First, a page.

It was not what they’d expected. They had thought the chemical would disperse much earlier, and lower down in the cloud. We had this conceptual model, Boe explains, and what it said basically was that if we release this stuff in the updraft it will rise--logically--and spread, so that by the time it reaches the cloud top it will be pretty well dispersed over a large area. It’s so turbulent in the cloud, and everybody knows that mixes things up, right? Well, wrong. It didn’t do that. When we found the tracer it wasn’t in concentrations of twenty parts per trillion, it was in two hundred or two thousand parts per trillion. It was a whole lot more concentrated, and there was a whole lot less mixing going on in the lower levels of the cloud.
This was a major revelation. Mixing, of course, is what brings the silver iodide into contact with supercooled water in the cloud to get the ice crystal process started. Finding that the mixing was delayed meant that seeds were delayed in forming ice crystals as well, and that gave Boe and company new insights into why some clouds they had tried to seed produced huge hailstorms anyway. It also told them something about the right kind of clouds to seed if they wanted to prevent this.
The centerpiece of nearly all big thunderstorms is a main, monster-size thundercloud, perhaps 40,000 or 50,000 feet from base to top. This main cloud is surrounded by several smaller feeder clouds that will eventually merge into the main cloud, becoming part of a giant hailstorm or rainstorm. The updrafts in the feeder clouds are relatively gentle, but the updraft in the main storm cloud is a fierce gale, often blowing faster than 100 miles per hour. If you place artificial seeds in it, Boe says, they shoot right to the top before they begin to grow, and that doesn’t do any good. The strong updraft will simply keep bouncing them around in the cloud top; they’ll never grow big enough to drop out of the cloud and take some of the cloud’s water content with them.
If you try to attack the main updraft where the hail actually grows, Boe says, that’s too late, because there’s just so much energy being released there. If you look at the thermal dynamics of it, it’s on about the same scale as a small atomic bomb. It’s hard to win an argument with an energy release of that scale, so you’ve got to go downscale, where the microphysics first get started. And that happens in the feeder clouds.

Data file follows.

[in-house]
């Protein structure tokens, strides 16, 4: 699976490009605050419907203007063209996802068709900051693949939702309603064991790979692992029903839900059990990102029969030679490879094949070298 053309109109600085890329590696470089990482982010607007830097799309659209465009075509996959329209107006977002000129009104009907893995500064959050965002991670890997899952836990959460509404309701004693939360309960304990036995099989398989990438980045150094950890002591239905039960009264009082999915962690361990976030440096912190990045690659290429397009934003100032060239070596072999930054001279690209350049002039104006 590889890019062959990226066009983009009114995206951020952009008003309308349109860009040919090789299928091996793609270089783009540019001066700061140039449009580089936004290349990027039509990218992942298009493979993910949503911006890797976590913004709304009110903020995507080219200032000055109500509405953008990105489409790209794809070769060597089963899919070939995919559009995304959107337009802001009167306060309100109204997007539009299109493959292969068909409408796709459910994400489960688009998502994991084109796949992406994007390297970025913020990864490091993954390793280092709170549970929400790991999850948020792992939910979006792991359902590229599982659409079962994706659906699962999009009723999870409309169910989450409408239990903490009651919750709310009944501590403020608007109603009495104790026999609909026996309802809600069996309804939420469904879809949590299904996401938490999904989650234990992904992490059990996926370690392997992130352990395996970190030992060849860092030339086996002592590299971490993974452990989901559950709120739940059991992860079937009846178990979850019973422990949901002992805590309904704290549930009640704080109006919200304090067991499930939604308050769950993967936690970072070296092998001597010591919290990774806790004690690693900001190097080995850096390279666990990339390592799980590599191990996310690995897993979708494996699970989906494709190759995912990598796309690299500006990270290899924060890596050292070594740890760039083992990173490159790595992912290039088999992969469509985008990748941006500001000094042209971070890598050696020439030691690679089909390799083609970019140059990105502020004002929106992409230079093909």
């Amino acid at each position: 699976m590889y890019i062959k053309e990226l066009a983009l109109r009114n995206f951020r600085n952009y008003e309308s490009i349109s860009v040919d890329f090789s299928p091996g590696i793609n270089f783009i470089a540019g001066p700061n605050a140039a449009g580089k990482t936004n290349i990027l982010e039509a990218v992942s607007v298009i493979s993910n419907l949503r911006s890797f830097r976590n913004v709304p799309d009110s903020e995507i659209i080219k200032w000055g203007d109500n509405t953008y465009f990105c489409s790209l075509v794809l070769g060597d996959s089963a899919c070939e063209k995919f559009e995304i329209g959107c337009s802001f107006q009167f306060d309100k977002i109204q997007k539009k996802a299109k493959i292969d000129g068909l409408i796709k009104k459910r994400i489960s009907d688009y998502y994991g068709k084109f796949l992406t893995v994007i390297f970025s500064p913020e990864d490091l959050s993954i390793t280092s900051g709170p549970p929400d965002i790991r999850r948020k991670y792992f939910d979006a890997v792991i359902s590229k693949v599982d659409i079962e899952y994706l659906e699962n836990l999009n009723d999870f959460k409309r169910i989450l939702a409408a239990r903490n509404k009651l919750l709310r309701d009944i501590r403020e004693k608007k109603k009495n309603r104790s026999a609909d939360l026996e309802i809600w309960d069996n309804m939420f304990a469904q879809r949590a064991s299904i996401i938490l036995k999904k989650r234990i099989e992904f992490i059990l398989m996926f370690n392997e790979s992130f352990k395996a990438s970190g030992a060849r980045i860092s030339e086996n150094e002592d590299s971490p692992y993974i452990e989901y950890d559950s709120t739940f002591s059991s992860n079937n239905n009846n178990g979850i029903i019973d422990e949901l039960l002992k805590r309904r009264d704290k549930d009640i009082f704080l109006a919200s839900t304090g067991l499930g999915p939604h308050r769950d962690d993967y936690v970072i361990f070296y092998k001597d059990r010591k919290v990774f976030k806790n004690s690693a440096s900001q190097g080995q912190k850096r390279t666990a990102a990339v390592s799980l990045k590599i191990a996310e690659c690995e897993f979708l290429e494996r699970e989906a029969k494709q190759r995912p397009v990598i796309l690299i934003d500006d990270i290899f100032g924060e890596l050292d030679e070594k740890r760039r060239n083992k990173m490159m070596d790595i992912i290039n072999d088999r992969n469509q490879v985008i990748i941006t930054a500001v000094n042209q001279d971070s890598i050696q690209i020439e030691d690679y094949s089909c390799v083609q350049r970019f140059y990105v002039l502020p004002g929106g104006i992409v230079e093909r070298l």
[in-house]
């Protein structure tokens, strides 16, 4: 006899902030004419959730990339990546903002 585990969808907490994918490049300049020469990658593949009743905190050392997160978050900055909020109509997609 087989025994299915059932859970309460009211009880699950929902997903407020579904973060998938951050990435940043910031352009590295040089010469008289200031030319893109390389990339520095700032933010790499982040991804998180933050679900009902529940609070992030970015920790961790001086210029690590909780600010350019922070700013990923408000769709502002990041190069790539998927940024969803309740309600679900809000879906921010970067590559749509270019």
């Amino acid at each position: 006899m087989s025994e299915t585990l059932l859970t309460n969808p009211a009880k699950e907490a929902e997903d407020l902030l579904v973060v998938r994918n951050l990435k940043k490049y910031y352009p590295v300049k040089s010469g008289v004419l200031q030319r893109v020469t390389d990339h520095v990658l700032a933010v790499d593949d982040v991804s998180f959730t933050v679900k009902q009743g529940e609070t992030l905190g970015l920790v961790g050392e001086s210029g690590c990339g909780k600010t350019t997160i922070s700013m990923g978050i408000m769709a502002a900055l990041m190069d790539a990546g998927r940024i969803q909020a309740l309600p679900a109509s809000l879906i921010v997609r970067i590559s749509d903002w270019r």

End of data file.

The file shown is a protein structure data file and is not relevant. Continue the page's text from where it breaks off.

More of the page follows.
The name of the game, Boe says, is to use seeding to drain off energy from the feeder clouds before it’s funneled into the main cloud. What we try to do is convert the supercooled water to ice sooner, in the younger clouds, Boe continues. There are four reasons why we want to do that. One is that when water vapor condenses to form water, or when liquid water freezes to form ice, heat is given off. That heat, if the release occurs in the main updraft, will simply add buoyancy to the main updraft and make it stronger. If we release it instead in the smaller clouds that are full of supercooled liquid water, it will strengthen their milder updrafts. That deprives the main updraft of some of the energy it might otherwise obtain. The second reason is that if we start the ice forming sooner, the particles won’t be hail. They may be what I call popcorn snow: little, lightweight snow particles, pellets that are still big enough to fall out of a cloud with a gentle updraft. And that causes a premature rainout of the cloud, a cloud that would otherwise not precipitate at all.
The third reason is that if we create a whole bunch of these moderately sized ice particles that are big enough to fall out of a cloud but that don’t quite get there, and instead they do merge with the main updraft, there are tens of thousands of millions more of them than there would have been naturally. That’s a lot of additional precipitation mass the updraft must support. The physical loading on the updraft, the additional mass, has got to slow it down. And the slower the main updraft is, the smaller the maximum size of the particles it can produce. A hundred-mile-per-hour updraft can grow a hellacious hailstone. A fifty- mile-per-hour updraft will produce one that is way smaller. And so you’re limiting the maximum size on your hail particle. The fourth reason is that rain you basically force on the clouds earlier falls over a broader area and is gentler. So you’re less likely to have an area under the main updraft where you have torrential rain--or so we hope.
The next step, of course, is to demonstrate how much of the water a seeded cloud finally drops can be credited to seeding, and that work is being carried out in the mountains of Nevada by researchers using a different sort of tracer technology. Led by Joseph Warburton of the University of Nevada’s Desert Research Institute in Reno, these investigators are looking at winter snow clouds. They are trying to find an alternative to old-fashioned cup methods of measuring seeding’s effect-- that is, with ground-based gauges that compare how much rain or snow fell during a seeded period versus a nonseeded period.
As you can imagine, there’s lots of natural variability among clouds and storms irrespective of whether you’re seeding them or not, says Warburton. In addition, he says, gauges are notoriously unreliable for measuring precipitation because they don’t take into account how shifts in wind can affect a rain or snow level reading at a specific site.